var keys = Array(repeating: "", count: imageUrlString.count)

for entry in imageUrlString {
    let index = Int(String(entry.key.last!))! - 1  //Force-unwrapping for brevity
    (keys[index], values[index]) = entry
}

Robustness

The code in question relies on external facts that are not checked in code. For example:

  • If imageUrlString is empty, Done will never be mutated and thus the outer loop will be infinite;
  • The order of the elements in the result array relies on the last character in a string;
  • The last character in all the keys has to exist and be numerical for j to be incremented. Otherwise, you're in for another infinite loop;
  • Breaking the outer loop relies on the digits at the end of the keys go from 1 to at least imageUrlString.count.

Breaking an outer loop

Instead of mutating the variable Done (which shouldn't be uppercased since it's an instance, not a class/type/struct/enum/etc), you can break from a nested loop this way:

OuterLoop: while true {
    for i in imageUrlString {
        ...
        if imageUrlString.count == j {
            break OuterLoop
        }
        ...
    }
}

Straight forward sorting

In Swift 5, Timsort is the algorithm that is going to be used by the standard library while sorting. It has better time complexity than Introsort and is more versatile and less memory greedy than O(n) sorting algorithms.

So, why not just use it to sort the entries in imageUrlString by timeStamp or a some other more reliable criteria?

let values = imageUrlString.values
    .sorted(by: { $0.timeStamp < $1.timeStamp }) 

(If you're sure that timeStamps represent real numbers, you could cast them to Double before comparing them)

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  • 1
    \$\begingroup\$ Appreciate the in-depth answer! :] \$\endgroup\$ – Outsider Mar 15 at 0:19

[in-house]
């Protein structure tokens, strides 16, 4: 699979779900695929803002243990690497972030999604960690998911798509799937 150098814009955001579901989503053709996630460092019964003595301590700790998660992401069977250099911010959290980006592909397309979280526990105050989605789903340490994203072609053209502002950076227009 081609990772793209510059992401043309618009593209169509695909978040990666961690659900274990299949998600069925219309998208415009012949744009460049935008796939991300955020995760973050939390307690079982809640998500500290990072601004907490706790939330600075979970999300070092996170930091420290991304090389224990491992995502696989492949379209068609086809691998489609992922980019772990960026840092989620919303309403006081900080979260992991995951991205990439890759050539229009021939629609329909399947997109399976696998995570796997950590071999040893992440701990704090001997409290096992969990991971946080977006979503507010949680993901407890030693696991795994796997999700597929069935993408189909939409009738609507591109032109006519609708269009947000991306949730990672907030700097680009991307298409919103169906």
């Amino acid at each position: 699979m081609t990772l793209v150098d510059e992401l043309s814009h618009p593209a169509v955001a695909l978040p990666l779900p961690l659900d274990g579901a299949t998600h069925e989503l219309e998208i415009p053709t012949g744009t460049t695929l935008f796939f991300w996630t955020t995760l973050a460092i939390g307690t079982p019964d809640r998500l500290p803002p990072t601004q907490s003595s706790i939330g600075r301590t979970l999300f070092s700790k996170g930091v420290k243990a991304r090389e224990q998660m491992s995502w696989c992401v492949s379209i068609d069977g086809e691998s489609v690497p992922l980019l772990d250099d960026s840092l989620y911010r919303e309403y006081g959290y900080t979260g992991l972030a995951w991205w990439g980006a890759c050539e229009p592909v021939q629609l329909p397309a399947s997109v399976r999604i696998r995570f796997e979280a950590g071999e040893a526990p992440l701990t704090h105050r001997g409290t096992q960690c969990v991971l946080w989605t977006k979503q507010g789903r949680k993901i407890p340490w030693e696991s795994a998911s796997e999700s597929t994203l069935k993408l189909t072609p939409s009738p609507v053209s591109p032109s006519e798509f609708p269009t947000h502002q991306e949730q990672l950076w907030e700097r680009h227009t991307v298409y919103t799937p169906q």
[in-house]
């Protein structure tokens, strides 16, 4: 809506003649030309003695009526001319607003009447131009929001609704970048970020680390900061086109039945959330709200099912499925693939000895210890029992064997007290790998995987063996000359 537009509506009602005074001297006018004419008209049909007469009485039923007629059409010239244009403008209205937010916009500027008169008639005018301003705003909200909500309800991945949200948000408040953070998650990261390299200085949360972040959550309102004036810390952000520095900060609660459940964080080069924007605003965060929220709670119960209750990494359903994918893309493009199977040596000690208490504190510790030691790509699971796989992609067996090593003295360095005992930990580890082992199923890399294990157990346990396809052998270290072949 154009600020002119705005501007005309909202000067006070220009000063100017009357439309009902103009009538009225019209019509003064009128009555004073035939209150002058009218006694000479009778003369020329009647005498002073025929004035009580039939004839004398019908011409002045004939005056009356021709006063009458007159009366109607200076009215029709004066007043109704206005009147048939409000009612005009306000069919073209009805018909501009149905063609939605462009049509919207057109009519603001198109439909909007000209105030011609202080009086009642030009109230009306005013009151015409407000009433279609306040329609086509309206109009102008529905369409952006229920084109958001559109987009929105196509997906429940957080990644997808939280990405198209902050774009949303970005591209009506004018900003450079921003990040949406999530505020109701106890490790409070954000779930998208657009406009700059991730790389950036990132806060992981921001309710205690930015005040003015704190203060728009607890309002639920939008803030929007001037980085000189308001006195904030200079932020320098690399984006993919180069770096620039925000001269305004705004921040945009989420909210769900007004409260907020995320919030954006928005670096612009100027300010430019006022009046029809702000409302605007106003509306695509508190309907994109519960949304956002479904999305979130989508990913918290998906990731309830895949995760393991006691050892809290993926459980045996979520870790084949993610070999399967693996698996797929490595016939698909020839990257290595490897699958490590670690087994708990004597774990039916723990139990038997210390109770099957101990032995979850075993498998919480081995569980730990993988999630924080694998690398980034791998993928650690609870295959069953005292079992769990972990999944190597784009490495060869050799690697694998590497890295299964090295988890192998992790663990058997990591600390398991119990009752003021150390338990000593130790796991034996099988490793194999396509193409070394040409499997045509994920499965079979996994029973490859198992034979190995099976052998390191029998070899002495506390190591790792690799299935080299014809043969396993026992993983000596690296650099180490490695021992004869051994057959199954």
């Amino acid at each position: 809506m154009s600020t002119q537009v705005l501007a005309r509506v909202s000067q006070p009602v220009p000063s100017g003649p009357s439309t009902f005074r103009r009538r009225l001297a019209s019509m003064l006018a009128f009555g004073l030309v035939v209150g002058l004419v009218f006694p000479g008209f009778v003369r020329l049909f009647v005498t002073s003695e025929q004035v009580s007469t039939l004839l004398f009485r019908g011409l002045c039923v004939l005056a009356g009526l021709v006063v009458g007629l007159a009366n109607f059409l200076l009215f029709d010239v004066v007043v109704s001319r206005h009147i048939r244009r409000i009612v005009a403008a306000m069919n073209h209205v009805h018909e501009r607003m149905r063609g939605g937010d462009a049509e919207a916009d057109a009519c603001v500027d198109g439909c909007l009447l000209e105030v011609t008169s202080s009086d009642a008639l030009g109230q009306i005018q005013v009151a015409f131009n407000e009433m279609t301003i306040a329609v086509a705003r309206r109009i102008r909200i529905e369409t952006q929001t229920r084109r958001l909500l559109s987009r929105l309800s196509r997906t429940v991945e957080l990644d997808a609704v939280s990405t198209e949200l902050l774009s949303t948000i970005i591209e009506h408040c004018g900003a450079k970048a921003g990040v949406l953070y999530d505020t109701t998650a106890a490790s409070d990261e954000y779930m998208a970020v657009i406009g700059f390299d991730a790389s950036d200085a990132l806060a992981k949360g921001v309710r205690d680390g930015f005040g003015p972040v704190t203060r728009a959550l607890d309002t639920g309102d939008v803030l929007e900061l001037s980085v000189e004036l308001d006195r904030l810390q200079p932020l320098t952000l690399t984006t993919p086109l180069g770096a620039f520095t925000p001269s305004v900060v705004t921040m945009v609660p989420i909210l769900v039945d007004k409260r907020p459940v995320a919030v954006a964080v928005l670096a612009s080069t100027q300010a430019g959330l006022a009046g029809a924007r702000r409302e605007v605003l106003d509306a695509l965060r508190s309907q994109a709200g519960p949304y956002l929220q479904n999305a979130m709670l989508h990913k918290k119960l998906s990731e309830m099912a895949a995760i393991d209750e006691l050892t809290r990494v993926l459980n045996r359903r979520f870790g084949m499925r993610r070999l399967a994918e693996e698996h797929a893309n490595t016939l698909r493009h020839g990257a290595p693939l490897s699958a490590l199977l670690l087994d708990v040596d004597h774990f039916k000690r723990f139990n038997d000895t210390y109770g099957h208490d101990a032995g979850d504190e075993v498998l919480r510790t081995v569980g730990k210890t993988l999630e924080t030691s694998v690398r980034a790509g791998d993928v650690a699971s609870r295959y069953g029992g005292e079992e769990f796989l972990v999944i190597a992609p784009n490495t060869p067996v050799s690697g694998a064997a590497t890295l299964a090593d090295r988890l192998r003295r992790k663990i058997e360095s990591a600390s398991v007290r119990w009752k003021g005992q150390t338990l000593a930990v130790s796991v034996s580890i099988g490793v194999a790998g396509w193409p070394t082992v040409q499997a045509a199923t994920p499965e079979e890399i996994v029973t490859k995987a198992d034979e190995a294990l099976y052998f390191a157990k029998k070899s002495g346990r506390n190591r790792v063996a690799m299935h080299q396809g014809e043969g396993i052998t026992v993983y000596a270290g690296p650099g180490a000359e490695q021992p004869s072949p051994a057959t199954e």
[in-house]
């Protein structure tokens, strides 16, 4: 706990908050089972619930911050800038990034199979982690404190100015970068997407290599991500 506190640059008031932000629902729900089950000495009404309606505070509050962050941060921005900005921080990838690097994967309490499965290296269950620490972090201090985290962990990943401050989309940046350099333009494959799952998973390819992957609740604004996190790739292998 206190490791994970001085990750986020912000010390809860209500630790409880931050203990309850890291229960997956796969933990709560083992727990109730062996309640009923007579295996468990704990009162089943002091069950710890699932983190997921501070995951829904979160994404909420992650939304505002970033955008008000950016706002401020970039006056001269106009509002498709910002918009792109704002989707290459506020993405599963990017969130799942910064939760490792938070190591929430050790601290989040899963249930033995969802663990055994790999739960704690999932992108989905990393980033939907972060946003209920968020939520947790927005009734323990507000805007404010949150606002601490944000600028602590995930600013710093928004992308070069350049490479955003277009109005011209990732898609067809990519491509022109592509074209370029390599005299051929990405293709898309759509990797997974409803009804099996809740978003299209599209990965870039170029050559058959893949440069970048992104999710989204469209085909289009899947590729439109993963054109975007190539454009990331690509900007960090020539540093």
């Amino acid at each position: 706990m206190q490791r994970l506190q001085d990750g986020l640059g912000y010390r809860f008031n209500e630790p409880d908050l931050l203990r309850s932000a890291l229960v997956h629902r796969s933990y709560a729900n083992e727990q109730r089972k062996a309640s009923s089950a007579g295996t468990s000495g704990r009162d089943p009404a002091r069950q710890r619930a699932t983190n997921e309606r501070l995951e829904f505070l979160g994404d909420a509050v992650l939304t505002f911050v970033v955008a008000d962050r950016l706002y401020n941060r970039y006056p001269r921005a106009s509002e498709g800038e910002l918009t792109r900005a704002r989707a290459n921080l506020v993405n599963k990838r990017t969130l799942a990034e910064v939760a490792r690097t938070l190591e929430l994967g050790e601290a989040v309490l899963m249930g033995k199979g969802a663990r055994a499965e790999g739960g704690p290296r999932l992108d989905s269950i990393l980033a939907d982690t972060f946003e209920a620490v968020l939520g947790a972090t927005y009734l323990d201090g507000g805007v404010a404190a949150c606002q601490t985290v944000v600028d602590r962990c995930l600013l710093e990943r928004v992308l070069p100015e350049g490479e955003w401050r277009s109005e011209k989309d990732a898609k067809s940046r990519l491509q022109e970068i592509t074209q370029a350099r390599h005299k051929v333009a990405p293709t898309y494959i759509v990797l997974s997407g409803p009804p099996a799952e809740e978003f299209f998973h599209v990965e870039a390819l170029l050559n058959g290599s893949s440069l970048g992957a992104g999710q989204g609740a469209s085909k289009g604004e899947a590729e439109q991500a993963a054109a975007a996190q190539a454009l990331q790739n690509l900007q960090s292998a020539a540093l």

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Consider:

let dictionary = ["3": "c", "1": "a", "2": "b”]

If you want to get separate arrays of keys and values, sorted by the order of the Int values of the keys, you can do:

let (keys, values) = dictionary.map { (Int($0.key) ?? 0, $0.value) }  // get `Int` keys
    .sorted { $0.0 < $1.0 }                                           // now sort by those `Int` values
    .reduce(into: ([Int](), [String]())) { arrays, entry in           // divide that up into two arrays
        arrays.0.append(entry.0)
        arrays.1.append(entry.1)
}

That results in a keys of [1, 2, 3] and values of ["a", "b", "c"].

But a key observation is that you actually have to explicitly sort your results. Dictionaries, unlike arrays, are unordered. E.g. regardless of what order the keys appeared in a dictionary literal or JSON, when you iterate through the key-value pairs in a dictionary, the order may be different. You have to convert to an array and sort it yourself if order is important.


The above arbitrarily uses 0 for any keys (if any) that couldn’t be converted to an Int. If you just wanted to drop those entries, you could alternatively do:

let (keys, values) = dictionary.compactMap { entry in Int(entry.key).map { ($0, entry.value) } }
    .sorted { $0.0 < $1.0 }                                       // now sort by those `Int` values
    .reduce(into: ([Int](), [String]())) { arrays, entry in       // divide that up into two arrays
        arrays.0.append(entry.0)
        arrays.1.append(entry.1)
}